Academic journal article Public Administration Research

The Politics of Fiscal Decentralization in Ghana: An Overview of the Fundamentals

Academic journal article Public Administration Research

The Politics of Fiscal Decentralization in Ghana: An Overview of the Fundamentals

Article excerpt

Abstract

Fiscal decentralization has gained support by most of the world's leading development organizations including the World Bank, United States Agency for International Development and, Asian Development Bank among others in the last two to three decades. It is therefore of much importance that some form of thought is given to the operations of this system to make it more beneficial. Drawing selectively on large academic and practical literature on fiscal decentralization and the articles in this volume, this article outlines the state of fiscal decentralization in current times. It then goes on to outline some key arguments in favor of and against fiscal decentralization as a system of government. The theoretical framework of fiscal decentralization is also discussed in this article with regards to the stabilization, distribution and allocation functions. An overview of this system of government so far as Ghana is concerned has also been touched on with much emphasis on the legal framework and the key sources of finance for subnational governments. Finally, a number of factors for improving and making this system more beneficial and sustainable over time are identified.

Keywords: Fiscal Decentralization, Central Government, Sub-national Government, Local Capacity, Ghana

1. Fiscal Decentralization

"...The establishment of effective and transparent financial management is at the core of any effort to reform the public sector...To be genuinely supportive of a decentralization process, the basic characteristics of a system for decentralized financial management should include: (a) transparency of allocation, (b) predictability of the amounts available to local institutions and (c) local autonomy of decision making on resource utilization. In contrast with the widespread practice of ad hoc grants driven by politics, the allocation of resources should be based on transparent formulas. Also, unlike the typical unpredictability of most central-to-local transfer mechanisms prevailing in developing countries, the process should provide local institutions with an up-front indication of how much money will be available in the next multiyear planning cycle. This makes local strategic planning possible and provides a financial ceiling that makes such planning a meaningful exercise and an opportunity for local communities to take autonomous decisions on the use of limited resources" (UN, 1996).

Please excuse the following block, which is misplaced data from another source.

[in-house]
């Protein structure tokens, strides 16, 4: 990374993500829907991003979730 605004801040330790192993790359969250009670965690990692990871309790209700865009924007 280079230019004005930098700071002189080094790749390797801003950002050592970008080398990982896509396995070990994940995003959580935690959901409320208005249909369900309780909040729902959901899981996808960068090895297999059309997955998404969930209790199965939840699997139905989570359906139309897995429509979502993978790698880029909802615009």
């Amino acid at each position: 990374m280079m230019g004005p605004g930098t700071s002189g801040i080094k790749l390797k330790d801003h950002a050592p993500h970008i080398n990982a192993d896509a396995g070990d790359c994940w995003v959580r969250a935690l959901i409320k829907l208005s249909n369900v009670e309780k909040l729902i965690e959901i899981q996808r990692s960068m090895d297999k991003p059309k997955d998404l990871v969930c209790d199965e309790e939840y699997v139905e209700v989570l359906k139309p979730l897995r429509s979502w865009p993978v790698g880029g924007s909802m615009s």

Fiscal decentralization is seen as a government system which involves the "assignment of responsibilities" comprising of the functions and activities at the various sectors of government as well as the assignment of locally generated revenues to local/subnational governments (Smoke, 2003). Fiscal decentralization has become the main issue in the decentralization process of which Ghana is no exception and it includes externally and internally generated sources of revenue. It has become very important for subnational governments in their quest to achieve their desired development goals and objectives at the local level (Dick-Sagoe, 2012). Fiscal decentralization has gained support by the world's leading development agencies including the World Bank, USAID, the Asian Development Bank among others, making it "part of a world-wide reform agenda." It has therefore played a major role in the formulation of economic, development and governance strategies in developing and transitional economies (Bahl, 1999a). The World Bank iterates that some 68 developing countries out of a number of 75 in the mid 1990s practiced some form of fiscal decentralization. The World Bank therefore sees fiscal decentralization and craves for local discretion and devolution of power as a major force shaping governance and development in these current times of globalization (World Bank, 1997). In his analysis of some 58 countries in the early 1990s, Oates (1993) also demonstrated a more cordial and positive relationship between economic growth and fiscal decentralization and suggests some role for subnational governments especially in infrastructure development. …

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